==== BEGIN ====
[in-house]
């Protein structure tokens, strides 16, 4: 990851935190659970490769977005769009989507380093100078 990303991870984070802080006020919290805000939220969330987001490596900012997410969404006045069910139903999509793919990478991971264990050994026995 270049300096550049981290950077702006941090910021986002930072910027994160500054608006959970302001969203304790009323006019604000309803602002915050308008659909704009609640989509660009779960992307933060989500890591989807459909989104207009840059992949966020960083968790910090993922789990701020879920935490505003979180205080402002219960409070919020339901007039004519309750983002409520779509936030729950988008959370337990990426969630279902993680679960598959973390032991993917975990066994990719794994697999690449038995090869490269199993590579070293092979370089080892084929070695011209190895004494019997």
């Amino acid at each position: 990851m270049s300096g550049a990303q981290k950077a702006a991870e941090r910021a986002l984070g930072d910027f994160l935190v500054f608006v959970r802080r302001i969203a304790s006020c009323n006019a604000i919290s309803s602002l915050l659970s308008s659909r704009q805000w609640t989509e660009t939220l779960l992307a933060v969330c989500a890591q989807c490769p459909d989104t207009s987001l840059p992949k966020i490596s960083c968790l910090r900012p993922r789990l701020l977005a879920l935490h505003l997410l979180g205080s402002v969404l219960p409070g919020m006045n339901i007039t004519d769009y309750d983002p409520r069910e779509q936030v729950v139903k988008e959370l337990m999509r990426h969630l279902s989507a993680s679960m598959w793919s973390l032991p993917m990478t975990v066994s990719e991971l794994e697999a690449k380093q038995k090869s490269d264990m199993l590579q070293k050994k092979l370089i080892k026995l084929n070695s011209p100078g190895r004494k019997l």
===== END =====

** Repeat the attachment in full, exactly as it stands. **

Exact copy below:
[in-house]
């Protein structure tokens, strides 16, 4: 990851935190659970490769977005769009989507380093100078 990303991870984070802080006020919290805000939220969330987001490596900012997410969404006045069910139903999509793919990478991971264990050994026995 270049300096550049981290950077702006941090910021986002930072910027994160500054608006959970302001969203304790009323006019604000309803602002915050308008659909704009609640989509660009779960992307933060989500890591989807459909989104207009840059992949966020960083968790910090993922789990701020879920935490505003979180205080402002219960409070919020339901007039004519309750983002409520779509936030729950988008959370337990990426969630279902993680679960598959973390032991993917975990066994990719794994697999690449038995090869490269199993590579070293092979370089080892084929070695011209190895004494019997």
């Amino acid at each position: 990851m270049s300096g550049a990303q981290k950077a702006a991870e941090r910021a986002l984070g930072d910027f994160l935190v500054f608006v959970r802080r302001i969203a304790s006020c009323n006019a604000i919290s309803s602002l915050l659970s308008s659909r704009q805000w609640t989509e660009t939220l779960l992307a933060v969330c989500a890591q989807c490769p459909d989104t207009s987001l840059p992949k966020i490596s960083c968790l910090r900012p993922r789990l701020l977005a879920l935490h505003l997410l979180g205080s402002v969404l219960p409070g919020m006045n339901i007039t004519d769009y309750d983002p409520r069910e779509q936030v729950v139903k988008e959370l337990m999509r990426h969630l279902s989507a993680s679960m598959w793919s973390l032991p993917m990478t975990v066994s990719e991971l794994e697999a690449k380093q038995k090869s490269d264990m199993l590579q070293k050994k092979l370089i080892k026995l084929n070695s011209p100078g190895r004494k019997l």